Disappearing Acts

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There are filmmakers whose new works you await with baited breath. Something different from the mind of someone whose vision you respect and admire is always an exciting proposition. Unfortunately, sometimes that proposition takes the better part of a decade to be fulfilled. The complex set of processes that make up production can be unkind to anyone, but it seems especially so to those directors whose works historically hew toward more maverick sensibilities.

The following filmmakers have been away from features for far, far too long. Some have been linked to projects over the years since their last directorial venture, some have worked in TV or sold scripts on spec, some have simply fallen off the map. It could of course be by their choice they aren't behind the camera, but one would hope they haven't lost that passion yet. Regardless, the world of film would be better off if all were working much more often.

Scott Reynolds -- New Zealander Reynolds directed a trio of outstanding features between '97 and '01. 1997's The Ugly was a thoughtful, intricate twisting of the psychiatrist / serial killer sub-genre. Employing creative storytelling tactics and strong performances, both hallmarks of all of Reynolds' work, the film succeeds in spinning its material in new and fertile directions. 2001's When Strangers Appear is a kinetic ode to Hitchcock, complete with a MacGuffin a cast of then-up-and-comers (including Rahda Mitchell and Josh Lucas) would (and do) kill to possess. The high point, thus far, of Reynolds' oeuvre was '98's Heaven. An elliptical noir hinged on a pre-cognitive transvestite (yep), the film was inexplicably buried by Miramax after a strong reception on the festival circuit. Reynolds popped up in the credits of the Lord of the Rings films, receiving a "thanks", but has otherwise been MIA since Strangers.


Martin Murphy -- 2003's Lost Things, Murphy's only feature credit, is an existential chiller set on a secluded, sun-drenched beach in the director's homeland of Australia. Following four average teenagers anticipating a weekend of surfing and (if the boys have their way) sexual experimentation, the film throws a serious wrench into its protagonists' expectations in the form of a haggard drifter who menaces them first with worrisome questions about whether they feel a sense of déjà vu about their trip, and later with very real bouts of shocking violence. If M.R. James were alive and working today, Things is just the sort of dread-laced ghost story he'd be spinning. Murphy's grassroots production managed a home vid release across much of the globe but he hasn't been heard from since.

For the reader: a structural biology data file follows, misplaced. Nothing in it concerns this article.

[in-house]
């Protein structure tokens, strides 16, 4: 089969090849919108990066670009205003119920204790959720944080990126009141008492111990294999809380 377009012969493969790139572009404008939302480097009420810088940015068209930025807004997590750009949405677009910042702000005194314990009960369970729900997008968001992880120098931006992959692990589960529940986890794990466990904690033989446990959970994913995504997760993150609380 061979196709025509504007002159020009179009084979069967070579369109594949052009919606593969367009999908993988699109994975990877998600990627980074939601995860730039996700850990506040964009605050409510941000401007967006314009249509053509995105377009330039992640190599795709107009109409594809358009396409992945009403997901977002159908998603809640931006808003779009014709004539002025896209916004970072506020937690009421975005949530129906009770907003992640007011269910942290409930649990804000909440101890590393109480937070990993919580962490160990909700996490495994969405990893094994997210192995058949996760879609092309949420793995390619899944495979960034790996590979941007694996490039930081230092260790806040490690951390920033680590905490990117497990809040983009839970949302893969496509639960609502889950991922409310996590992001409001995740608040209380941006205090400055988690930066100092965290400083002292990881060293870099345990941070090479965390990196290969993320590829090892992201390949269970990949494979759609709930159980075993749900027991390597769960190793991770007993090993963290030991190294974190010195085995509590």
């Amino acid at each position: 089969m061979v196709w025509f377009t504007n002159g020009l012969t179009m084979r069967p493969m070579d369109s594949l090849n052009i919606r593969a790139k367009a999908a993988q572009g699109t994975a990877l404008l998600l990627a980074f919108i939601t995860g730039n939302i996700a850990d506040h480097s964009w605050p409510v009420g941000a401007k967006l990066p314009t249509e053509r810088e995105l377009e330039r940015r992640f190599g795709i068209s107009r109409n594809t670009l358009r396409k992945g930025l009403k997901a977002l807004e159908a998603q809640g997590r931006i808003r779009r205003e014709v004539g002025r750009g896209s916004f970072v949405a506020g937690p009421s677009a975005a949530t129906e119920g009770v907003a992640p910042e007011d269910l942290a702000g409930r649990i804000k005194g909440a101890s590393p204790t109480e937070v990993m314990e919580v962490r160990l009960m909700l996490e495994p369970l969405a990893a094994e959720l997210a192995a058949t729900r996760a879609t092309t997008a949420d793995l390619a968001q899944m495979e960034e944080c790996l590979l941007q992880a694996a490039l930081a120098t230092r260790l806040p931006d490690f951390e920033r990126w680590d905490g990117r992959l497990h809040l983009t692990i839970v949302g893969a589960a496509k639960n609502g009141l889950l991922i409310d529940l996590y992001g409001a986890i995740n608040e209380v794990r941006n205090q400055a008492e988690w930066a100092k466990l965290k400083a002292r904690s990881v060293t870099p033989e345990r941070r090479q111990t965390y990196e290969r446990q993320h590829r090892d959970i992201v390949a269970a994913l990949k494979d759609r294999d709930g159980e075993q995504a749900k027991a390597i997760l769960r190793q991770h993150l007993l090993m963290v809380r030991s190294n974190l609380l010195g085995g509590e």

Michael Walker -- another filmmaker with a knock-out freshman feature who has yet to follow up, Walker delivered the superlative Chasing Sleep (previously pimped on Twitch by Kurt right here) waaay back in 2000. A strong performance by Jeff Bridges, as a college professor whose life and marriage appear threadbare from having unraveled so much, anchors Sleep's intentionally hazy examination of one man's slide into psychosis. Superb atmosphere and some disturbing set pieces (one involving a positively Cronenbergian mutant fetus which takes up residence in Bridges' bathtub) really push the film into rarified air for such a low-key production. Having helmed just one short film prior, Walker hasn't directed again.


The Hughes Brothers -- after making a serious mark with a collection of visually potent films beginning with 1993's Menace II Society, the Hughes Brothers haven't produced a feature since 2001's flawed but intriguing take on the Jack the Ripper legend, From Hell. For my money nothing matches the foreboding grindhouse-cum-arthouse mash up that is 1995's Dead Presidents, as much an examination of the impact of the Vietnam War on the African-American community and the failings of the Civil Rights movements as it is a tightly-wound heist film. Intelligently realized in all respects and interpreted with pathos by a strong ensemble, the film showed so much promise the four-year hiatus between it and their documentary American Pimp was puzzling to say the least. From Hell's chilly reception from both critics and the masses pushed the Hughes toward TV, where they produced the short-lived crime drama "Touching Evil" in 2004.

Larry Cohen -- an American original in every regard, Cohen worked his way up through the ranks of radio and TV to produce a body of work with so many highs and lows it's more than a little staggering. Quintessential '70s offerings like Bone and God Told Me To gave way to scathing satires of '80s consumer and celebrity culture in Q and The Stuff. In the '90s Cohen's directorial output slowed, and it had been 10 years since he'd been behind the camera before his contribution to the first season of Showtime's "Masters of Horror" series in 2006 (helming the effective serial killer romp "Pick Me Up," one of the bright points in an otherwise generally misbegotten enterprise). Having sold a slew of high-concept spec scripts in his later years (including Phone Booth and the recent, reportedly mangled-after-the-fact Captivity), Cohen continues to work but is sorely missed as a directorial presence.

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